Frequently Asked Questions
What could I do with this degree?
A Master of Health Science in Biomedical Sciences affords the student the opportunity to seek careers in the medical field, public health, health care leadership, teaching and research.
This degree program serves as a stepping-stone for students wishing to further their education in medical school or a related biomedical sciences field.
Where do Bellarmine students complete clinical experiences?
Louisville is fortunate to have a diverse array of clinical sites. Working with a program director, students will be assigned to clinical experience sites in the Louisville metropolitan area. If the student is not from the Louisville-area, the student
and director will work together to find equivalent clinical experiences nearer to their hometown. You are responsible for your own transportation, parking, and meals.
Do I need previous health care experience?
While previous experience is advantageous, it is not required.
One-Year Accelerated Curriculum
ONE YEAR ACCELERATED CURRICULUM
Summer Semester 1 May – August (Session II, II & IV) 9 credit hours (in-person classes)
HLTH 561 Histology (4)
HLTH 560 Human Anatomy with Regional Dissection (4)
BU 599 Career Counseling:
Medical & Graduate School Application Preparation (1)
Fall Semester 2 August – December 13 credit hours (online/hy-flex classes)
HLTH 600 Health Policy (3)
HLTH 604 Current Trends and Issues
in Health Care (3)
HLTH 642 Neuroscience (3)
HLTH 640 Advances in Infection, Immunity and Genomics (3)
HLTH 650 Clinical Experience I (1)
Spring Semester 3 January – May 13 credit hours
PHIL 543 Bioethics (3)
HLTH 641 Advanced Physiology (3)
HLTH 643 Medical Biochemistry (3)
HLTH 651 Clinical Experience II- 1 credit
Elective Course Options:
HLTH 652 Medical School Preparation (3)
HLTH 602 Communication & Technology (3)
HLTH 624 Introduction to Knowledge Translation: Evidence to Practice (3)
*Planned course sequence subject to change.
BU599 Career Counseling: Medical and Graduate School Application Preparation (1)
This course will focus on the medical and graduate school application process. Information will be presented on the process and provide ways to enhance success through guest speakers, development of a personal statement, increase in effective interviewing skills, and personal reflection.
HLTH560 Human Anatomy with Regional Dissection (4)
Regional human anatomy will be explored via cadaver dissection, focusing on upper/lower extremities, thorax and abdomen. Students will have the opportunity to perform self-directed study of anatomical regions not specifically covered in the course (head/neck, back). Six hours lecture, twelve hours lab per week.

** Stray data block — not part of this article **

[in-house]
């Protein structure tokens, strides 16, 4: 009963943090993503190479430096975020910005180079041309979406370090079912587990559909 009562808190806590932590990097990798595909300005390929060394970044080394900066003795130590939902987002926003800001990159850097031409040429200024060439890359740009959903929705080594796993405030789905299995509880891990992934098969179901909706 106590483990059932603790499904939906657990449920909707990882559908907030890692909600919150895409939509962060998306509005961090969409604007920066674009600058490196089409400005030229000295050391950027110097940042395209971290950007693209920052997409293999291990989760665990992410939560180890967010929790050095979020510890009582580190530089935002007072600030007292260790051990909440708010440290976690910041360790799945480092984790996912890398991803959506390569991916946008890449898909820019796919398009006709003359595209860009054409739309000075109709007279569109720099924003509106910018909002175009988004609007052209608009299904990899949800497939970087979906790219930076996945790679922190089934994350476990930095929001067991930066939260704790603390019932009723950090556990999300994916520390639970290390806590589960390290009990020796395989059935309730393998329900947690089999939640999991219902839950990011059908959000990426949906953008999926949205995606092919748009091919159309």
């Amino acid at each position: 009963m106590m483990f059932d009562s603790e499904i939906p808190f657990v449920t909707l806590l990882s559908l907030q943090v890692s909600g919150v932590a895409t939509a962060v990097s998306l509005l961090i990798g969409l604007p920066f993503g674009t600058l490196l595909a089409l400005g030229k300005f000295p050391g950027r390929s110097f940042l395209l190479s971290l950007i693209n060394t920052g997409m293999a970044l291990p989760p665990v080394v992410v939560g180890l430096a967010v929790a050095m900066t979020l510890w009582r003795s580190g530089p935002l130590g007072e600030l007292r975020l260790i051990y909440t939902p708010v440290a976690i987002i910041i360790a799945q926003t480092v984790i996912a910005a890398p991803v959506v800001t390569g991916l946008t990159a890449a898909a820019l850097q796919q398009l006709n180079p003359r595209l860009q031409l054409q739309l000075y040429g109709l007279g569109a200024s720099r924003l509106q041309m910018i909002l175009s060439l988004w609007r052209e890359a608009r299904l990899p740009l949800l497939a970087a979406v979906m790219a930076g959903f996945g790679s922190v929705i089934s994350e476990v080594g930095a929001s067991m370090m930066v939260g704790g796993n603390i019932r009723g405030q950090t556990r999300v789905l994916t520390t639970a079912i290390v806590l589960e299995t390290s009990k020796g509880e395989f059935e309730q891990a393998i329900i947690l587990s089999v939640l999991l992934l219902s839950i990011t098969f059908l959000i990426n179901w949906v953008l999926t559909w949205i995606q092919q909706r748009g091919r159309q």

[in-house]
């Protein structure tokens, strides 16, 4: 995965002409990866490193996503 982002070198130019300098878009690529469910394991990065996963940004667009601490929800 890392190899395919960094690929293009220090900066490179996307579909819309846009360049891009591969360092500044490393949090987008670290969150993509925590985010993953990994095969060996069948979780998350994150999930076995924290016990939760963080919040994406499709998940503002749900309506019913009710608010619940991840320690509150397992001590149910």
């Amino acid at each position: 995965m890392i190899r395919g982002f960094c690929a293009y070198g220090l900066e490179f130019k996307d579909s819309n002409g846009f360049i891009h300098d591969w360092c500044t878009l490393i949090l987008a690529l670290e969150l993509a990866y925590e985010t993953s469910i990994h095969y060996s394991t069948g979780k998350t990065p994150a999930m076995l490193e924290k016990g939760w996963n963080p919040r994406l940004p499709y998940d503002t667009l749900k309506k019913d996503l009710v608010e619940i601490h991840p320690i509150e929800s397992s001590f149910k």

HLTH561 Histology (4)
Functional microscopic anatomy of mammalian tissues. This course will emphasize the structural and functional relationships of normal cells, tissues, and organs and will integrate cell and molecular biological concepts. This is an intensive, graduate level course designed for students enrolled in the MHSBS Program. Eight hours lecture, eight hours lab per week.
HLTH 602 Communication and Technology in Health (3)
This course examines the social and behavioral issues impacting communication and the successful use of information technologies to support health and health care. Current issues relative to the use and management of “big data” via health care information systems will be explored – including the efficiency and usability of various technologies and datasets, the accuracy and quality of information provided, and the privacy and security of the data shared. This course will also discuss various technologies which are aimed at promoting health, preventing, diagnosing and treating diseases, and/or improving rehabilitation and long-term care.
HLTH640 Advances in Infection, Immunity, and Genomics (3)
This course will examine emerging pathogens, trends in infectious disease, advances in immunology, and applications of genomic techniques through in-depth investigation of current literature in these fields.
HLTH641 Advanced Physiology (3)
This course teaches the functions of the human body at a level required for clinical medicine. The course covers normal physiology, as well as selected diseases. Concepts are organized by systems: Cellular, Cardiovascular, Respiratory, and Renal. Additional content includes a Foundational Basics introductory section on the genetics, body fluids, autonomic nervous system and a final integration which applies the physiological principles learned to special situations (e.g., Aging, Exercise and Stress). The ultimate goal is for students to develop an understanding of the integrated functions of the normal body, “problem solving” and “critical thinking” skills when evaluating clinical situations.
HLTH642 Neuroscience (3)
This course is designed to prepare future health care professional students to apply basic neuroanatomy and neurophysiology principles to patient populations. This course will emphasize the structural and functional organization of the nervous system, particularly that of central nervous system. Topics include neurophysiology, synaptic physiology and plasticity, developmental neurobiology, systems neuroscience, neuroanatomy, and neuropathology.
HLTH643 Medical Biochemistry (3)
This is a lecture-only, online course that focuses on human medical biochemistry. The goal of this course is to review the core concepts of biochemistry that apply to human health and disease and to cite specific examples of their application. Students will analyze and evaluate the most common biochemistry cited in